5 short related videos. Made from scrap metal, including trailer hitch. By alaskabearhawk.
$50 2x72 sander built from free 2HP treadmill motor, incline motor for belt tensioning, and removable tool rest. By ryanjerby25.
Inexpensive wood grinder based on a bench grinder. Makes clever use of skateboard wheels and trucks as belt sander wheels and tracking mechanism. By Eternal Knives.
Belt grinder/disc sander combo with vertically adjustable stand and basic eyebolt tracking mechanism. By Dan Fuller.
1x30/1x42 sander is mounted to an X-Y vise for tracking and changing belts. By Lewis Razors.
Basic belt grinder build with simple tracking adjustment and step pulleys. By dukhunter20.
Motor from air compressor, framework from thick industrial shelving, and includes funnel catch basin for catching debris. By towerhillbilly.
Grinder made from Harbor Freight lathe. By Chandler Dickinson.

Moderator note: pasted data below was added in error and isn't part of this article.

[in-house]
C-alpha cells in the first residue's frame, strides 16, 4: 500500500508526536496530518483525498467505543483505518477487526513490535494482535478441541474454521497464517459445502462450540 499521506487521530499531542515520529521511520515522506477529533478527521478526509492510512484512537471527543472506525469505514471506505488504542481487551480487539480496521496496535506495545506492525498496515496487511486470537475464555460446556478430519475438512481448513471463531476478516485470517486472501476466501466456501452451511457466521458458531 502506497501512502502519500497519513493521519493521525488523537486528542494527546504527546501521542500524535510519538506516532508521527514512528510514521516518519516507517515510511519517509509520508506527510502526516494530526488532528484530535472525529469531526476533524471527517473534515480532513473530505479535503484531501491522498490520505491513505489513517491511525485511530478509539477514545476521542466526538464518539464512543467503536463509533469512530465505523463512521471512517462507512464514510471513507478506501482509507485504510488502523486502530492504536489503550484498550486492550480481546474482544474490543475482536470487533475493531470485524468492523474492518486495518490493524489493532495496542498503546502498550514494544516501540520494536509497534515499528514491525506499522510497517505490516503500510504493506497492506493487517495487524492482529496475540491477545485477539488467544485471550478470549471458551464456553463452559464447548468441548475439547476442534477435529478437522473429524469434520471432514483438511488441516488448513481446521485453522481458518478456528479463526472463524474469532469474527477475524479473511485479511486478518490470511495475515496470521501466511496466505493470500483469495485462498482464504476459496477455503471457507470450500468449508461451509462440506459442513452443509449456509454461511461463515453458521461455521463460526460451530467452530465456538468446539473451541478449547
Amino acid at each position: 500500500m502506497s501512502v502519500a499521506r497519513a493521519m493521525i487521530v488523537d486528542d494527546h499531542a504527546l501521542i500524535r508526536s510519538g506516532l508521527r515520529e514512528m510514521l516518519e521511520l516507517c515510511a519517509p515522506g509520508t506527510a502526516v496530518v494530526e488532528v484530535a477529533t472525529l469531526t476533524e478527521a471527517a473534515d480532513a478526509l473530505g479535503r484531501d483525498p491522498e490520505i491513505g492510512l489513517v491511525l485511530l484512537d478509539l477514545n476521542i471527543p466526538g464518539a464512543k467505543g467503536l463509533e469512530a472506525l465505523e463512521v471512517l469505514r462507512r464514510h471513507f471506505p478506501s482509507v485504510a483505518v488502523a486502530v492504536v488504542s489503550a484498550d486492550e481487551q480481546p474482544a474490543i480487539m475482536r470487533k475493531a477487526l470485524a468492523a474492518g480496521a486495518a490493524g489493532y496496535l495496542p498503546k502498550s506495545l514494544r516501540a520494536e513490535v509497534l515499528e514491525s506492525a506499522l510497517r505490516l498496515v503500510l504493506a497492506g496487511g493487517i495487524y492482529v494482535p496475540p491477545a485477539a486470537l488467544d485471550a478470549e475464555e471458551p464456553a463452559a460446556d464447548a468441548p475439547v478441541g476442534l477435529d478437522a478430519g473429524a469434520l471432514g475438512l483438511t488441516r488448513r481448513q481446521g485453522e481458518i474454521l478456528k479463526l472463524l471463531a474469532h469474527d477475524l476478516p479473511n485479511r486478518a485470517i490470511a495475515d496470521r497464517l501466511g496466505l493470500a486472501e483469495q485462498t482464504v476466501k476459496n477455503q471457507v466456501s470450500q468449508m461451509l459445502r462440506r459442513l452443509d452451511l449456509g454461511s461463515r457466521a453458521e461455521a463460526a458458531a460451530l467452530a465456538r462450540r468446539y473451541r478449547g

Lowbuck wood frame grinder. Drive wheel made from deck boards with a crown filed in, plus skateboard wheels and trucks. By Mark Thomas.
Grinder that switches easily from horizontal orientation, to a vertical belt sander. By Alan Alboa.
Details on mounting a belt sander to a table. By Paoson WoodWorking.
6x48 wooden build. Interesting method of rounding the rollers by spinning them over a table saw. By Matthias Wandel.
Here's our curated selection of belt sander builds that include plans. Click on each photo below for the full build.
Adjustable height sander with wheels purchased from Beaumont Metal Works. By Ken Reed.
Comprehensive build with bill of materials, photos, and construction tips. By Michael Clerc.
Sander with used motor and VFD. Includes plans for belt sander, and separate plans for machining wheels. By Dan Comeau.
Includes detailed CAD plans, and incorporates tracking, drive, and idler wheels sold on website. By Chris Williams.
30"/48" sander with turned aluminum pulleys and tilting table. Includes many technical drawings. By digr.
2x72 sander powered by a 2HP motor with speed control. Includes technical drawings. By Mike Conner.
Includes basic bill of materials, instructions, and photographs. Plans available by email. By Jonathan DeVries.